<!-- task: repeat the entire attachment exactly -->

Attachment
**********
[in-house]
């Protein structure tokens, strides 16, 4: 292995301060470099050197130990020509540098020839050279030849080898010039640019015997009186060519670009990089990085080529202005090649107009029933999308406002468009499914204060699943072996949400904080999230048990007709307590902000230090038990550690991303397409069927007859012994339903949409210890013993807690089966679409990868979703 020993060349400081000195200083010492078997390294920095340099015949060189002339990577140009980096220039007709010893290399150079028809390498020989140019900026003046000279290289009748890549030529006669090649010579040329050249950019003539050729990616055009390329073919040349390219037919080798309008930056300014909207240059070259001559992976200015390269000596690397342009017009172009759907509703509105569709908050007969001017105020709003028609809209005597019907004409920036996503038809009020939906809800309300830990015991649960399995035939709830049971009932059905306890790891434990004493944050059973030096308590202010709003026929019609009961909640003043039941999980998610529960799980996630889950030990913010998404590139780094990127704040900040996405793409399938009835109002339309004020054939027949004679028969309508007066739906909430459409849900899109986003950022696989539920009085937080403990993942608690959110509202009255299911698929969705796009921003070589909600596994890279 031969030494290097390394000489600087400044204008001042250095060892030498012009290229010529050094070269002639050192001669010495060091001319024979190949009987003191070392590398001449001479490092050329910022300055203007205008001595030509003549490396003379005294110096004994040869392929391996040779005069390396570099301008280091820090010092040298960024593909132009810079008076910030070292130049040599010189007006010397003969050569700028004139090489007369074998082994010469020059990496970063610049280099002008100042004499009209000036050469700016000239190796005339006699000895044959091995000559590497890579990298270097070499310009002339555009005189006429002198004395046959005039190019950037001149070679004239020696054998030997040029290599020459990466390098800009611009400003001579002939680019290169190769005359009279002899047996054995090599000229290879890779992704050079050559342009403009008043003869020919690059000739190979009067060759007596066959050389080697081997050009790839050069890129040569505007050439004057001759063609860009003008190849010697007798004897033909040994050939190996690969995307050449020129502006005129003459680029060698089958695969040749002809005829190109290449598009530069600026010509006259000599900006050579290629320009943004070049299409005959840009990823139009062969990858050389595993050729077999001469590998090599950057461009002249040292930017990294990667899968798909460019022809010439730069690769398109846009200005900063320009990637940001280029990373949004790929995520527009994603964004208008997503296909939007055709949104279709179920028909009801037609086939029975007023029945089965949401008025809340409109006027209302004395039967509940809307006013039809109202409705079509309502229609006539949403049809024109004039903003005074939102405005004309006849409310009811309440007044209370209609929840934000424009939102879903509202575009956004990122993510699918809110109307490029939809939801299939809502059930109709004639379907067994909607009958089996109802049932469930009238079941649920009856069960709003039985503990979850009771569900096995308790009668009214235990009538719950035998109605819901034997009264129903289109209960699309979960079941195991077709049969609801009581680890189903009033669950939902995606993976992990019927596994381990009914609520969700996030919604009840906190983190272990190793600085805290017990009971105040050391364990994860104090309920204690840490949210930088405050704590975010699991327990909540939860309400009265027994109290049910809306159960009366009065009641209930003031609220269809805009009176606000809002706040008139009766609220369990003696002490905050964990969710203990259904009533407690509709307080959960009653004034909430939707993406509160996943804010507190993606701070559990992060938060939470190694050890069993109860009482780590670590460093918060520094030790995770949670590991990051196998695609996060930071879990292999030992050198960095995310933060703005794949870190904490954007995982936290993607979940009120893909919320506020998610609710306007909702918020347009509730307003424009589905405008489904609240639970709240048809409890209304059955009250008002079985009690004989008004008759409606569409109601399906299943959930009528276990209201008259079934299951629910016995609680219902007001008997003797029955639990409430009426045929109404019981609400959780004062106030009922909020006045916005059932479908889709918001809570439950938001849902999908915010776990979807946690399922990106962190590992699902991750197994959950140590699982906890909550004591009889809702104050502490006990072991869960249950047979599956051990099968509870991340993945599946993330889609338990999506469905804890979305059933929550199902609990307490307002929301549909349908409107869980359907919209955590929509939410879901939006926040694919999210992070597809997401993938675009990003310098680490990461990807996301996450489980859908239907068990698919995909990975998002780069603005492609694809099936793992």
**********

[in-house]
């Protein structure tokens, strides 16, 4: 292995301060470099050197130990020509540098020839050279030849080898010039640019015997009186060519670009990089990085080529202005090649107009029933999308406002468009499914204060699943072996949400904080999230048990007709307590902000230090038990550690991303397409069927007859012994339903949409210890013993807690089966679409990868979703 020993060349400081000195200083010492078997390294920095340099015949060189002339990577140009980096220039007709010893290399150079028809390498020989140019900026003046000279290289009748890549030529006669090649010579040329050249950019003539050729990616055009390329073919040349390219037919080798309008930056300014909207240059070259001559992976200015390269000596690397342009017009172009759907509703509105569709908050007969001017105020709003028609809209005597019907004409920036996503038809009020939906809800309300830990015991649960399995035939709830049971009932059905306890790891434990004493944050059973030096308590202010709003026929019609009961909640003043039941999980998610529960799980996630889950030990913010998404590139780094990127704040900040996405793409399938009835109002339309004020054939027949004679028969309508007066739906909430459409849900899109986003950022696989539920009085937080403990993942608690959110509202009255299911698929969705796009921003070589909600596994890279 031969030494290097390394000489600087400044204008001042250095060892030498012009290229010529050094070269002639050192001669010495060091001319024979190949009987003191070392590398001449001479490092050329910022300055203007205008001595030509003549490396003379005294110096004994040869392929391996040779005069390396570099301008280091820090010092040298960024593909132009810079008076910030070292130049040599010189007006010397003969050569700028004139090489007369074998082994010469020059990496970063610049280099002008100042004499009209000036050469700016000239190796005339006699000895044959091995000559590497890579990298270097070499310009002339555009005189006429002198004395046959005039190019950037001149070679004239020696054998030997040029290599020459990466390098800009611009400003001579002939680019290169190769005359009279002899047996054995090599000229290879890779992704050079050559342009403009008043003869020919690059000739190979009067060759007596066959050389080697081997050009790839050069890129040569505007050439004057001759063609860009003008190849010697007798004897033909040994050939190996690969995307050449020129502006005129003459680029060698089958695969040749002809005829190109290449598009530069600026010509006259000599900006050579290629320009943004070049299409005959840009990823139009062969990858050389595993050729077999001469590998090599950057461009002249040292930017990294990667899968798909460019022809010439730069690769398109846009200005900063320009990637940001280029990373949004790929995520527009994603964004208008997503296909939007055709949104279709179920028909009801037609086939029975007023029945089965949401008025809340409109006027209302004395039967509940809307006013039809109202409705079509309502229609006539949403049809024109004039903003005074939102405005004309006849409310009811309440007044209370209609929840934000424009939102879903509202575009956004990122993510699918809110109307490029939809939801299939809502059930109709004639379907067994909607009958089996109802049932469930009238079941649920009856069960709003039985503990979850009771569900096995308790009668009214235990009538719950035998109605819901034997009264129903289109209960699309979960079941195991077709049969609801009581680890189903009033669950939902995606993976992990019927596994381990009914609520969700996030919604009840906190983190272990190793600085805290017990009971105040050391364990994860104090309920204690840490949210930088405050704590975010699991327990909540939860309400009265027994109290049910809306159960009366009065009641209930003031609220269809805009009176606000809002706040008139009766609220369990003696002490905050964990969710203990259904009533407690509709307080959960009653004034909430939707993406509160996943804010507190993606701070559990992060938060939470190694050890069993109860009482780590670590460093918060520094030790995770949670590991990051196998695609996060930071879990292999030992050198960095995310933060703005794949870190904490954007995982936290993607979940009120893909919320506020998610609710306007909702918020347009509730307003424009589905405008489904609240639970709240048809409890209304059955009250008002079985009690004989008004008759409606569409109601399906299943959930009528276990209201008259079934299951629910016995609680219902007001008997003797029955639990409430009426045929109404019981609400959780004062106030009922909020006045916005059932479908889709918001809570439950938001849902999908915010776990979807946690399922990106962190590992699902991750197994959950140590699982906890909550004591009889809702104050502490006990072991869960249950047979599956051990099968509870991340993945599946993330889609338990999506469905804890979305059933929550199902609990307490307002929301549909349908409107869980359907919209955590929509939410879901939006926040694919999210992070597809997401993938675009990003310098680490990461990807996301996450489980859908239907068990698919995909990975998002780069603005492609694809099936793992």